Members of Wytaliba's alternative community planning the rebuild of their homes are concerned planning approval rules could make rebuilding so unaffordable it could exclude half the village.
And one bushfire victim said the community, founded as a hippie commune in the 70s, may be forced to finance rebuilding through the "grey economy".
Glen Innes Severn Council this week confirmed the community will be required to follow development consent and building certification rules for "replacement" dwellings, laws that have long been flouted in the village.
Long-time resident David Pieters said some residents may be forced to take desperate measures to afford to do so.
"I'm sure they are (concerned about the cost), but they'll be thinking about the grey economy. That might be able to help in the financing of these ventures, I don't know," he said.
"There is a safety net net there for people."
Founded in 1979, a historic of fire safety standards left the village less defensible from bushfire, according to local fire captain Kym Jermey.
"People back then built things out of mud brick, bottles, straw bales, you name it - every hippy rave on the planet - and the council were happy to turn a blind eye to it," he said.
Those unapproved homes bore the brunt of a firestorm last November with the deadly Kangawalla blaze crashing through the village, wrecking around 50 dwellings and killing two residents. The community spent the Christmas break planning a rebuilding process.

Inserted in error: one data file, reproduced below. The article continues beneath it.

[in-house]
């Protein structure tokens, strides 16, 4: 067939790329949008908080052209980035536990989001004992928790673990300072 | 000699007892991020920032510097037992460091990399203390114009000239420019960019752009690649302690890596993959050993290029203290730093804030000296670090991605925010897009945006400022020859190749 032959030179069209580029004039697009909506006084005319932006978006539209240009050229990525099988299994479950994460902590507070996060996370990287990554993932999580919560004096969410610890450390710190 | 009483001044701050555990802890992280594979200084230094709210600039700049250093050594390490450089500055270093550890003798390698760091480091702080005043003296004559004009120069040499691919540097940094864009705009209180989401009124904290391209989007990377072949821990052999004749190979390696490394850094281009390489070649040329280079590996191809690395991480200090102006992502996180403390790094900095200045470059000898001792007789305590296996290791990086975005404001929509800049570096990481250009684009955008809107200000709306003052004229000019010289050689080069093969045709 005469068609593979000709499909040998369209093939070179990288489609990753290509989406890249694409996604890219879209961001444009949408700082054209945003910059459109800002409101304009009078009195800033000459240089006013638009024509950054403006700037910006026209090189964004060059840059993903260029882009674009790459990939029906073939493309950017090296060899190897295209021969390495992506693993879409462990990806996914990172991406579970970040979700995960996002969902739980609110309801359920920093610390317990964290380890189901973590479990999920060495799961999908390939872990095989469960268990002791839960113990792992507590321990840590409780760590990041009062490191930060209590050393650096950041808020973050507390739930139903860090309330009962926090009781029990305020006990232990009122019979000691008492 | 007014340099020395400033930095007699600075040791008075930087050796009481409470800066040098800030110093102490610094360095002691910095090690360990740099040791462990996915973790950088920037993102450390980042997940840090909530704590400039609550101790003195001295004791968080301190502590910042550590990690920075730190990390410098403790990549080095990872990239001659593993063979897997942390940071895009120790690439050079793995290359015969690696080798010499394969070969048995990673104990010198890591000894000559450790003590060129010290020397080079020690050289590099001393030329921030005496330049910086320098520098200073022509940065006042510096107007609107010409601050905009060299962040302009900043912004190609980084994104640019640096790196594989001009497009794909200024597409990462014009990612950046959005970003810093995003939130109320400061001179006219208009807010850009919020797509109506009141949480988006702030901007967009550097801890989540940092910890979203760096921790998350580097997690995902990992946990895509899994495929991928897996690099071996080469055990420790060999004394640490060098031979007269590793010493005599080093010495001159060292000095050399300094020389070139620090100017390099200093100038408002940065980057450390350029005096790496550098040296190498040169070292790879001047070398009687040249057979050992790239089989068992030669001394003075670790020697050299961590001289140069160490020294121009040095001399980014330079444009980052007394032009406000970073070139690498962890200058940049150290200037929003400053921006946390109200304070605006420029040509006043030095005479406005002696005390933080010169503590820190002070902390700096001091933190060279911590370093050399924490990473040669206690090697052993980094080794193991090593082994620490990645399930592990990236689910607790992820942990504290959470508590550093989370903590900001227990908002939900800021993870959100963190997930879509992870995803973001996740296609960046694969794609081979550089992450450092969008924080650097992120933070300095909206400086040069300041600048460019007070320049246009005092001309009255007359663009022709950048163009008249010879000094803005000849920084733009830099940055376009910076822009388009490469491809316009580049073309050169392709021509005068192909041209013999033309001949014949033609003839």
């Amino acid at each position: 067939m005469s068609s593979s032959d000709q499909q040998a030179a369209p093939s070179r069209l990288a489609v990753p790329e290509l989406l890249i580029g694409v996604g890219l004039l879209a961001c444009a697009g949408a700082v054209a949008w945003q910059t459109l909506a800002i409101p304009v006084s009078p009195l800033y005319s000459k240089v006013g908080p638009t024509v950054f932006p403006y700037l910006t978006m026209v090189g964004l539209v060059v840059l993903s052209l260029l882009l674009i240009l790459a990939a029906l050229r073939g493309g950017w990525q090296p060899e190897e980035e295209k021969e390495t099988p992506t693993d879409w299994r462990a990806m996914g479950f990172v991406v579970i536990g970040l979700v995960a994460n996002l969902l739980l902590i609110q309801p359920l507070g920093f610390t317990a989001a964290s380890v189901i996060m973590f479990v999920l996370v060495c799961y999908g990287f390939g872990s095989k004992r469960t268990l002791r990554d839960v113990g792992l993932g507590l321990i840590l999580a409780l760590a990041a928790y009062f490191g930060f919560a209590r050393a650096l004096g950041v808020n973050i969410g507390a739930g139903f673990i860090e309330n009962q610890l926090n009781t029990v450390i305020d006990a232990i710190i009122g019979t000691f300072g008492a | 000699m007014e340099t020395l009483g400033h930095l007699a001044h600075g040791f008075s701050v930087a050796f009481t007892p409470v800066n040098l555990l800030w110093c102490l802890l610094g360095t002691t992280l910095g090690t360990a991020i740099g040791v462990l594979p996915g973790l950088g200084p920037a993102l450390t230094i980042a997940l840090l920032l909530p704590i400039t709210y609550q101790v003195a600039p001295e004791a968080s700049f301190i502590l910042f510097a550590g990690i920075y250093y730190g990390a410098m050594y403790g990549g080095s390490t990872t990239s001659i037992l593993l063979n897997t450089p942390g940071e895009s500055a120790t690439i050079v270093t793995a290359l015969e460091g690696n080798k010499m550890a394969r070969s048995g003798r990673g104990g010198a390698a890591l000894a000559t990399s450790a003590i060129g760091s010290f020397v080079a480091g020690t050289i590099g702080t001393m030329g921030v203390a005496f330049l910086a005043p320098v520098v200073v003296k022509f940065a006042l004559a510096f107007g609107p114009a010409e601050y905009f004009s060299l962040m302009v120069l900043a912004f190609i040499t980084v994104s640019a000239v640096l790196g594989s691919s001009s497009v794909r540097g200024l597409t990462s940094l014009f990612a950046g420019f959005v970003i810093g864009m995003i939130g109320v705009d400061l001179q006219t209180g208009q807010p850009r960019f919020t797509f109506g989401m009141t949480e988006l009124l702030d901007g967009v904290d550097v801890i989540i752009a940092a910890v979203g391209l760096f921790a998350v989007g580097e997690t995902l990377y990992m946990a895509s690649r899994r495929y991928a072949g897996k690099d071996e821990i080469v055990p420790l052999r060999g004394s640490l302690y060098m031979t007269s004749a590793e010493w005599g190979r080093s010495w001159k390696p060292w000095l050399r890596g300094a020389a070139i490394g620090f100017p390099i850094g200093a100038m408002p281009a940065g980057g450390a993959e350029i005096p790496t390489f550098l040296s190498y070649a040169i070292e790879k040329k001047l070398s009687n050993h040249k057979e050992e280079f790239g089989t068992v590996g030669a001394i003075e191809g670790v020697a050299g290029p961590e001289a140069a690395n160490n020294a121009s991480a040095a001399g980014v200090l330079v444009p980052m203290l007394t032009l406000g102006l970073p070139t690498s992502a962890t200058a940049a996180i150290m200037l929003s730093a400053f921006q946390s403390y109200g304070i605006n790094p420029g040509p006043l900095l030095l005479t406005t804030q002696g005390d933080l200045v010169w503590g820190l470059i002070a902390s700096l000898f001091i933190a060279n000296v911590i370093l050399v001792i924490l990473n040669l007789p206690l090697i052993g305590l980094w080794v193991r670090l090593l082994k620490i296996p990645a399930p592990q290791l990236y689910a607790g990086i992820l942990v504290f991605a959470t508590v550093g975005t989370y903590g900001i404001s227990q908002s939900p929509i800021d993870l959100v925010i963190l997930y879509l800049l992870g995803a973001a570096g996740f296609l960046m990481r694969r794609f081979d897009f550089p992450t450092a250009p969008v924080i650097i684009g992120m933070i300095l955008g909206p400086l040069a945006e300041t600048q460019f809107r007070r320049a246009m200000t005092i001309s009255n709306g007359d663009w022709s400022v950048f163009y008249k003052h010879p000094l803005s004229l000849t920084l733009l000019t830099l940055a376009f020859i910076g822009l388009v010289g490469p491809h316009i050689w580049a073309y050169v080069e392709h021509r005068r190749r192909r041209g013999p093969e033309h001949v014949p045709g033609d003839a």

But much of the community may not be able to afford to build back better, he said.
"These people are quite poor and especially now they've lost their houses they've got nothing. And now they're expected to build very expensive council approved, fire approved houses from town," he said.
"The community I think will survive it; it'll be nothing like the community was before though.
"It'll only be a certain type of people and it'll take much longer to rebuild the community because it's only going to be people who can afford it.
"I'd say our community's probably going to shrink by half, roughly."
Council director of development, regulatory and sustainability services Graham Price said in a statement that the council has little choice.
"Wytaliba residents have been advised that there is a requirement that all replacement dwellings will require development consent and the appropriate building certification," he said.
"Council has no flexibility in this regard as the same rules apply for everyone in the local government area."
He said the Glen Innes Severn council plans to waive or reduce application fees for the 90 or so fire damaged properties across the LGA, pending sign-off by councilors.
Fire damaged properties will be assessed "as a priority" he said.
They also have lobbied state government to waive a range of statutory fees and provided an information day with council staff and a bushfire building expert from the University of Western Sydney.
David Pieters said there are many unapproved dwellings still standing; he said he thought they would probably be allowed to stay as they are, creating a double standard.
"What are they going to do, bulldoze them? I don't think so, it's not the West Bank (in Palestine)!"
His house is not one of the survivors. Known as the 'tavern' and one of the first dwellings completed in the village, it was totaled in November. He walked through the firestorm to escape to safety.
But he said there was a "positive vibe" in the village, with most young homeowners with families already planning to rebuild.
RFS captain Kym Jermey hopes the new rules will give the village a better chance when the next firestorm hits. November's blaze spared many better-built houses, but the cheaper ones often had no chance, he said.
"From my personal point of view, it'd make me happier that I'm not trying to rescue people living in basically tinderboxes and stuff," he said.
"If we ever get something like this (again) there's less likelihood of anyone dying."